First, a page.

Learning to Go With the Flow

After the flood, environmentalists say it’s time to yield to nature and “give more space to the rivers”

Recent rainfall flooded the Danube to a height of almost 8m

Recent rainfall flooded the Danube to a height of almost 8m I Photo: Herbert Neubauer/APA

Just 11 years after the “flood of the century” devastated parts of Upper and Lower Austria, Austrians once again felt the full destructive impact of a river system bloated to record levels. At the beginning of June at Korneuburg on Vienna’s western edge, the Danube reached a height of 7.93m with 10,600 cubic metres flowing per second – faster even than in 2002.

All along the great river and its many tributaries, Austrian fire brigades and teams of volunteers raced against time to fortify the banks with sandbags.

In Upper Austria 200 houses were flooded in the town of Schärding. Five hundred people were evacuated. Schools were closed. When the waters finally receded, riverside communities were left contemplating metre-thick slurries of mud, inundated cellars and ruined irreplaceable mementos.

Many homes near the rivers had been unable to secure insurance against flooding, and there were tears of desperation in front of running television cameras. The economics research group EcoAustria estimated that the damage would amount to €2.2 billion.

A flood is, of course, a natural disaster but the catastrophe, says Ulrich Eichelmann of the conservation group Riverwatch, was also partly man-made.

“We have to give more space to the rivers,” he says, complaining that Austria’s rivers have become “straitjacketed”. Engineering projects to control them have meant that when intensive rainfall hits, their flow is more destructive than ever in history. “The flood wave is becoming faster and faster. If you have a home in the way, you have less time to prepare. In Austria the flood wave is three times faster than it was in the 1950s.”

This is partly because the riverine forests that used to line most European waterways have been heavily depleted. According to Eichelmann, only 4 per cent of Austria’s rivers are fully intact. Elsewhere, banks have been reinforced with concrete and boulders, preventing the natural meandering. The Danube has lost 90 per cent of its original flood plains.

On the one hand, this has created farmland, industry and housing in areas once prone to seasonal flooding and has also meant “green” energy for Austria in the form of 5,000 hydro-electric projects that harness the power of the current. But for Eichelmann the extent of the technical engineering has been folly:

“You cannot totally control the rivers. It’s like putting a human being in a corset so tight that they can’t breathe. At one point they will start doing crazy things.”

When the rains come, a “corseted river” can’t spread out sideways. Instead, it burrows down, creating a faster flow, which can prove devastating when downfalls are heavy.

But where the floodplains have been left intact, the damage has been limited. The wooded wetlands of the Lobau near Hainburg on Vienna’s eastern side, for example, absorb water during times of heavy rain and, this June, played an important role in slowing the flood wave before it reached Slovakia’s capital, Bratislava. In drier times, these wetlands provide a haven for biodiversity and a popular leisure oasis for hikers, cyclists and canoeists while replenishing ground water storage, thus guaranteeing the quality of drinking water.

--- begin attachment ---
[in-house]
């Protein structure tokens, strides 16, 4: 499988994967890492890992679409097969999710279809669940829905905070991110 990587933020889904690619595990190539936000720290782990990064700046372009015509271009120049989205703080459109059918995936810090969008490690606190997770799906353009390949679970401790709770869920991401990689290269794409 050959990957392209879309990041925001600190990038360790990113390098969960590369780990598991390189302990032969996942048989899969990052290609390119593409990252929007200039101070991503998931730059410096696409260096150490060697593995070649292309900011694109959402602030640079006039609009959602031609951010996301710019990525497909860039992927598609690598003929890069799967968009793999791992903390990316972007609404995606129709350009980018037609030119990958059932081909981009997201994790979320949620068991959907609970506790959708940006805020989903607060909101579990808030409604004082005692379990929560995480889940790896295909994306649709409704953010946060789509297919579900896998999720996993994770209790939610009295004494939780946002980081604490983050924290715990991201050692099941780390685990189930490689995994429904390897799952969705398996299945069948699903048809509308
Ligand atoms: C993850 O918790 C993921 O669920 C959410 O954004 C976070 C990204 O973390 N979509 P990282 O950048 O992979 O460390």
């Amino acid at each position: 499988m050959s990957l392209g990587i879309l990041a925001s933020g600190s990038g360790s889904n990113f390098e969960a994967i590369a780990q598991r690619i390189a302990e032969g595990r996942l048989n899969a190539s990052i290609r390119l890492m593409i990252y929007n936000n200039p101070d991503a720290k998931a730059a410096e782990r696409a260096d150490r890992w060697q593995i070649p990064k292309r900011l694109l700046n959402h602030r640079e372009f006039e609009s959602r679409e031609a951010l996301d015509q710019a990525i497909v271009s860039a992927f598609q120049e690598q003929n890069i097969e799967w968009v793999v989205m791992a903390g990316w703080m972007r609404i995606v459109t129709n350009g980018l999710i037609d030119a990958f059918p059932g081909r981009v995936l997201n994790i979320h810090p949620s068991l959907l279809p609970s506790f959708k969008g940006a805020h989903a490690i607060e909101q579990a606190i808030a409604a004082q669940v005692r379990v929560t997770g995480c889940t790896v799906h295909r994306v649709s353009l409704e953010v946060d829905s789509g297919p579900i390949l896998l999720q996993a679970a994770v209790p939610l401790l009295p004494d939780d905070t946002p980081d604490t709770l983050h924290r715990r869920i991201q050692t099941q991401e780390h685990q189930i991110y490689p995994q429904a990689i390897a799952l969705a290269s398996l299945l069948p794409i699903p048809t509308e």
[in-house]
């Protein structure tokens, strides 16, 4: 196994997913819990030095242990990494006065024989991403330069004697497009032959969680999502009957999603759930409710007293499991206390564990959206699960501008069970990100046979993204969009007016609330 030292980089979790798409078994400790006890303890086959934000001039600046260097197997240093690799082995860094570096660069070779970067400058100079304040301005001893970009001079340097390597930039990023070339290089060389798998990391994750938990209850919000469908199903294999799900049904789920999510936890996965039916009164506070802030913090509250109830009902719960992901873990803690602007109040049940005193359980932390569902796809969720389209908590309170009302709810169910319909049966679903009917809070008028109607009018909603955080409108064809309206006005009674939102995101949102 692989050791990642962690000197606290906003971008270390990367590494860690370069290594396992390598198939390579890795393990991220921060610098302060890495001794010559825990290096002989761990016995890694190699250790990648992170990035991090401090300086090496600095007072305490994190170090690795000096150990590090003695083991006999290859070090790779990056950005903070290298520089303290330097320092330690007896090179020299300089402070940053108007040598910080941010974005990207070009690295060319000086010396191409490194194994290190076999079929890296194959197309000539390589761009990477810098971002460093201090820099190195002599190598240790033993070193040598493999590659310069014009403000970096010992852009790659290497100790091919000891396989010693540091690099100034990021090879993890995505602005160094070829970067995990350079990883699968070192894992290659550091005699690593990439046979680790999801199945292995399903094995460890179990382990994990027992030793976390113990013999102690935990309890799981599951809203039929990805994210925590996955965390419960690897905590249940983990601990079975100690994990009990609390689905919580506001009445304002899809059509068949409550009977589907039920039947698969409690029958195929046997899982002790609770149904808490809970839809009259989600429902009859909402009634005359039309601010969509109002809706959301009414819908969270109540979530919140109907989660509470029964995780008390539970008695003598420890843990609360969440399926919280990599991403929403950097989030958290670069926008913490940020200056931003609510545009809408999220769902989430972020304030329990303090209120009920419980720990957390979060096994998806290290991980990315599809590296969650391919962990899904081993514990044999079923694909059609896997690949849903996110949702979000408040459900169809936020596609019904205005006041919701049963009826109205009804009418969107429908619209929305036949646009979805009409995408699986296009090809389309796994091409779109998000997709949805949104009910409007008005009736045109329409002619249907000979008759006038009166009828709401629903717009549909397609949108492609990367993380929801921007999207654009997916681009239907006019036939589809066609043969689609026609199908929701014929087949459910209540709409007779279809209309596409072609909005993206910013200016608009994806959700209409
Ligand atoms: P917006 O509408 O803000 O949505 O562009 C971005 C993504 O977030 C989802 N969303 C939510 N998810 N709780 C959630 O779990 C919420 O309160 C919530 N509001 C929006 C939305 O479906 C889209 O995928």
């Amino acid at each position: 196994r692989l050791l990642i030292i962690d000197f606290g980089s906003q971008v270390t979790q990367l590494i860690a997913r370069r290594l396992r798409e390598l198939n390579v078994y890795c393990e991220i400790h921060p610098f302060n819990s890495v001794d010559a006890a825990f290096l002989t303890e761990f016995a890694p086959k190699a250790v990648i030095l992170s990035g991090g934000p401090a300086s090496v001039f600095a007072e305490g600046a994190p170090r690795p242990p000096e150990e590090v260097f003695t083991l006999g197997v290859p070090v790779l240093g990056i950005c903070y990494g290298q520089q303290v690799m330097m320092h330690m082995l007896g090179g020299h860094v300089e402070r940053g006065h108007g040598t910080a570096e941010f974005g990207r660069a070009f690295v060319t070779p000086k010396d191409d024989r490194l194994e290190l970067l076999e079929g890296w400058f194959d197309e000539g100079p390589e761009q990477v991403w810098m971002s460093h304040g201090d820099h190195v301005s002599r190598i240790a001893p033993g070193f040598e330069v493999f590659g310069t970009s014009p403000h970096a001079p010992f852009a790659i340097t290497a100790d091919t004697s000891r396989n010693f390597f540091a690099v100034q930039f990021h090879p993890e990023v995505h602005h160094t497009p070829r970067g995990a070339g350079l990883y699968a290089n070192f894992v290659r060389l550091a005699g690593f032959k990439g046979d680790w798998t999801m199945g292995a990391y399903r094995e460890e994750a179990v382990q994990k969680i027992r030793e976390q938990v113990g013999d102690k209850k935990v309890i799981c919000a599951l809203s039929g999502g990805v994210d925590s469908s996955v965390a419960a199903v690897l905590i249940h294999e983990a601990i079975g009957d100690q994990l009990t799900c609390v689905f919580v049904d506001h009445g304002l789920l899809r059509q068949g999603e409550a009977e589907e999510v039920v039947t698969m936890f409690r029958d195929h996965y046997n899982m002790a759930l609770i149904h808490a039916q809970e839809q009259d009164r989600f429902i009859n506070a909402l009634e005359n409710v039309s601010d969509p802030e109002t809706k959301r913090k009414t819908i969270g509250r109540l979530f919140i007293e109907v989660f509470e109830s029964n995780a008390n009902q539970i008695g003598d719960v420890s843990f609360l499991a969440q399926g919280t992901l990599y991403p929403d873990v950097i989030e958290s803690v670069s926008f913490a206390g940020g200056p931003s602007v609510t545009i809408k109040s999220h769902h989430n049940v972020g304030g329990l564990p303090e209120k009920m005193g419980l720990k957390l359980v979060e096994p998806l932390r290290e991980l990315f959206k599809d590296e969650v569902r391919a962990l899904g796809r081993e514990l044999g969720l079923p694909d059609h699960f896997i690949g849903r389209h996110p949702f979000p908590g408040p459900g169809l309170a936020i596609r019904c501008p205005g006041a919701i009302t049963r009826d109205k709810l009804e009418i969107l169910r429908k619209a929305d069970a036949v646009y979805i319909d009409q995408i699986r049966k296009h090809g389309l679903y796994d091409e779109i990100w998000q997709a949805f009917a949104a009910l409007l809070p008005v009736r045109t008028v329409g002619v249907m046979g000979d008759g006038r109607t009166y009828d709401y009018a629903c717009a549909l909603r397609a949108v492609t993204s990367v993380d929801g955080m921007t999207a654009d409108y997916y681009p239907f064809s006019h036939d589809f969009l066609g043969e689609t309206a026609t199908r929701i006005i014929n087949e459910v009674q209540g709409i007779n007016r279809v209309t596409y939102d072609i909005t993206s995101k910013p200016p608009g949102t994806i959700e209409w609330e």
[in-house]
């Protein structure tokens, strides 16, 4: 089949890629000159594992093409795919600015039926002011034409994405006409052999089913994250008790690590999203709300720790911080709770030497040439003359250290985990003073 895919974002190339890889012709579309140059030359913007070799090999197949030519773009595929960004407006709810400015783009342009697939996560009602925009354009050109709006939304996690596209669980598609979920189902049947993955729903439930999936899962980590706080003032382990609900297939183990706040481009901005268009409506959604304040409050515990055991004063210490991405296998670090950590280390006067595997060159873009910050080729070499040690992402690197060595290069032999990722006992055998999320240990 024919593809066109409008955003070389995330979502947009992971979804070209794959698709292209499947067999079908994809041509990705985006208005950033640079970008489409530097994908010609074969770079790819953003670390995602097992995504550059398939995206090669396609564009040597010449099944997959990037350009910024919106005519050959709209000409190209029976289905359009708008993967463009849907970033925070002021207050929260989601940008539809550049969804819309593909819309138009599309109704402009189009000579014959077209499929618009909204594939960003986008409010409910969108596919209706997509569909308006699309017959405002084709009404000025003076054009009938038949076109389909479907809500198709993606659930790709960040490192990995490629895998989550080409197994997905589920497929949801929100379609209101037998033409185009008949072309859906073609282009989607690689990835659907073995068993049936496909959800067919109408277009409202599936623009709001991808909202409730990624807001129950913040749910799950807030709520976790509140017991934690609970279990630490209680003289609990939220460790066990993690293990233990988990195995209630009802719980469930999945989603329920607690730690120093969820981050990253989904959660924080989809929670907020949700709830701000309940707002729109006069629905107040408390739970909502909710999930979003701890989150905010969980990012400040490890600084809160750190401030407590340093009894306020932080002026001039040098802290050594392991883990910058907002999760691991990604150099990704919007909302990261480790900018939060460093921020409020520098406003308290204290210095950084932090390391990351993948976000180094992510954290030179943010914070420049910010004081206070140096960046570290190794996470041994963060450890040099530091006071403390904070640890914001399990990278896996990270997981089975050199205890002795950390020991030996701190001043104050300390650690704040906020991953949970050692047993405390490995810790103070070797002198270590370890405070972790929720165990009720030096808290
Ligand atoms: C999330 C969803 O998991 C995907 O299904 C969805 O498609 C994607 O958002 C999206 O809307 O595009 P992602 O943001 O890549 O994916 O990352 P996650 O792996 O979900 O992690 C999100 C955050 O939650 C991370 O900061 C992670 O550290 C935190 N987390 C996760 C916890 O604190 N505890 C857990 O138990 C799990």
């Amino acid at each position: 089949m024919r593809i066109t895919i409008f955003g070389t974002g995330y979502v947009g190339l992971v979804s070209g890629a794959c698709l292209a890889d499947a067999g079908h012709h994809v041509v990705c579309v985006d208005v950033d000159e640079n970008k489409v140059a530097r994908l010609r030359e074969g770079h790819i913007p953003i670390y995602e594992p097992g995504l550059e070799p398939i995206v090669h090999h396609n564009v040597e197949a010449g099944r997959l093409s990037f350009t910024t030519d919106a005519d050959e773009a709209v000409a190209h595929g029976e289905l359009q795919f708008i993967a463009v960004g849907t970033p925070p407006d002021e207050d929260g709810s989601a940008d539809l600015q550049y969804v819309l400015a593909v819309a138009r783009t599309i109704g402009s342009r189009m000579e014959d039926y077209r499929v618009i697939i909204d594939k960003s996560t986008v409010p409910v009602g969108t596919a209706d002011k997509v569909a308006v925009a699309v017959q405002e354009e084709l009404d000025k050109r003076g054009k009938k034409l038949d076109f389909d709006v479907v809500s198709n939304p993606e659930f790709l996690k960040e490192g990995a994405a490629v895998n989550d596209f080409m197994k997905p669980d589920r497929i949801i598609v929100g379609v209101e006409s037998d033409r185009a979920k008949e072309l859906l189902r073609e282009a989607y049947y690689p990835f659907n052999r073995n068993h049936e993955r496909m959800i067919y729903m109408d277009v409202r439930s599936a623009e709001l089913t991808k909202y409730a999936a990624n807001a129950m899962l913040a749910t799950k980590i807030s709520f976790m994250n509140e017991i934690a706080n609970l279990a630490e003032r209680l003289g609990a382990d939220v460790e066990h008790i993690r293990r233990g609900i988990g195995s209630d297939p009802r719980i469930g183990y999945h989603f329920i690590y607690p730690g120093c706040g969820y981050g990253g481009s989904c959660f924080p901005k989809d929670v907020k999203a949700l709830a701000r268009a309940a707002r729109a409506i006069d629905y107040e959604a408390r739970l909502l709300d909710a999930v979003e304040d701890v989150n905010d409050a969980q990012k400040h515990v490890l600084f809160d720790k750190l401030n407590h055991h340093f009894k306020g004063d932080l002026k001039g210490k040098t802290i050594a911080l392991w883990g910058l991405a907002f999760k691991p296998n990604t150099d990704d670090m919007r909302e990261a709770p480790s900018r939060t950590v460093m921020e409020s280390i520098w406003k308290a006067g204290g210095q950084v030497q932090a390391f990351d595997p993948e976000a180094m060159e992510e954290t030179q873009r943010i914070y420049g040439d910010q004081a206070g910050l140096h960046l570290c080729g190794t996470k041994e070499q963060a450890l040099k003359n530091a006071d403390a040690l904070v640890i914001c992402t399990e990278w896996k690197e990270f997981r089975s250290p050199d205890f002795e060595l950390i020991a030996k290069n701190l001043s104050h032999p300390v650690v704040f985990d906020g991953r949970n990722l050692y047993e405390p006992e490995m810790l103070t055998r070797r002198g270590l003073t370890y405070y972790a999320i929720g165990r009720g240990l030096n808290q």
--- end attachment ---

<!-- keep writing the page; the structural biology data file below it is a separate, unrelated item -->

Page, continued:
Eichelmann describes this as a “win-win” situation and would like to see more land in vulnerable areas returned to nature. But is that realistic? “It’s a matter of political will,” he says. “If the government needs land to build a new motorway they manage to purchase it.”

Not all engineering projects to control the river are bad. The Neue Donau, an artificial canal constructed in the 1970s, which created as a side effect the popular recreation centre on the Donau Insel, has proved a highly successful project. Despite the record flow of the Danube, Austria’s capital, historically plagued by “natural” floods, came through once again largely unscathed. The only significant damage was to the entertainment centres of the Copa Cagrana. “We have to have technical flood control in the villages and urban areas,” concedes Eichelmann, “but elsewhere we have to allow the river to reclaim part of the countryside.”

Eichelmann is backed up by the World Wide Fund for Nature (WWF) who, in a recent study, have estimated that 84,000 hectares of land near rivers should be restored to nature.

“For every Euro spent on technical measures to protect settlements from floods, we need to spend a Euro on freeing the rivers from their corsets,” says the conservation group’s river expert Christoph Walder. He’s calling on a new federal action plan that promotes ecological flood defences. “If the rivers could flow more freely, we could dramatically reduce the potential for damage of the next flood.”

Eichelmann is pessimistic about the prospects of an official rethink. In the past 60 years, 4,000 square kilometres of natural flood plains were taken away from the rivers, an area the size of Burgenland. After the shock of 2002, which caused over €4 billion of damage, the conservationists called for this process to be reversed, but instead a further 400 square kilometres of natural flood plains were removed.

Now, as climate change heralds the potential of ever more cases of “extreme weather”, the question is whether Austria’s politicians, still counting the costs of the recent flooding, can afford to ignore the advice of the conservationists any longer.

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